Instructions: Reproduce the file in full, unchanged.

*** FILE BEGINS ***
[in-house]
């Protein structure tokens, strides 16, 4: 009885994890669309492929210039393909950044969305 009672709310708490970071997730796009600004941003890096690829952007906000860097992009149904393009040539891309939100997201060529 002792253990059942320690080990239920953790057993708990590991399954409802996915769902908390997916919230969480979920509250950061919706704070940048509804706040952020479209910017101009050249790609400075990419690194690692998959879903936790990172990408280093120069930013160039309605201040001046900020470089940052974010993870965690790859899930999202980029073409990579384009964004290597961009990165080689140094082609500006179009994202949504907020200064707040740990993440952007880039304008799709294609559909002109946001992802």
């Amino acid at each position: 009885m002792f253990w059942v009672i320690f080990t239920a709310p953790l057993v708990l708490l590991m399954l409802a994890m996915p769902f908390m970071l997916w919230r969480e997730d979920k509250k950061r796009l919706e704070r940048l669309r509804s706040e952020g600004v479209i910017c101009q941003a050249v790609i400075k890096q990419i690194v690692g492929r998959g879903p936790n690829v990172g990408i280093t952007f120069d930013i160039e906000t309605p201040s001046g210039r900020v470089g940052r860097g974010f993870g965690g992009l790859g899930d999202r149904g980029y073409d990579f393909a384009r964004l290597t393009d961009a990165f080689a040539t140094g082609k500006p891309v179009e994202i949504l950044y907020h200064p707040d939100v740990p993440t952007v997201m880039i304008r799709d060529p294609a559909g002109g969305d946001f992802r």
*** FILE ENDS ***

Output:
[in-house]
């Protein structure tokens, strides 16, 4: 009885994890669309492929210039393909950044969305 009672709310708490970071997730796009600004941003890096690829952007906000860097992009149904393009040539891309939100997201060529 002792253990059942320690080990239920953790057993708990590991399954409802996915769902908390997916919230969480979920509250950061919706704070940048509804706040952020479209910017101009050249790609400075990419690194690692998959879903936790990172990408280093120069930013160039309605201040001046900020470089940052974010993870965690790859899930999202980029073409990579384009964004290597961009990165080689140094082609500006179009994202949504907020200064707040740990993440952007880039304008799709294609559909002109946001992802």
């Amino acid at each position: 009885m002792f253990w059942v009672i320690f080990t239920a709310p953790l057993v708990l708490l590991m399954l409802a994890m996915p769902f908390m970071l997916w919230r969480e997730d979920k509250k950061r796009l919706e704070r940048l669309r509804s706040e952020g600004v479209i910017c101009q941003a050249v790609i400075k890096q990419i690194v690692g492929r998959g879903p936790n690829v990172g990408i280093t952007f120069d930013i160039e906000t309605p201040s001046g210039r900020v470089g940052r860097g974010f993870g965690g992009l790859g899930d999202r149904g980029y073409d990579f393909a384009r964004l290597t393009d961009a990165f080689a040539t140094g082609k500006p891309v179009e994202i949504l950044y907020h200064p707040d939100v740990p993440t952007v997201m880039i304008r799709d060529p294609a559909g002109g969305d946001f992802r």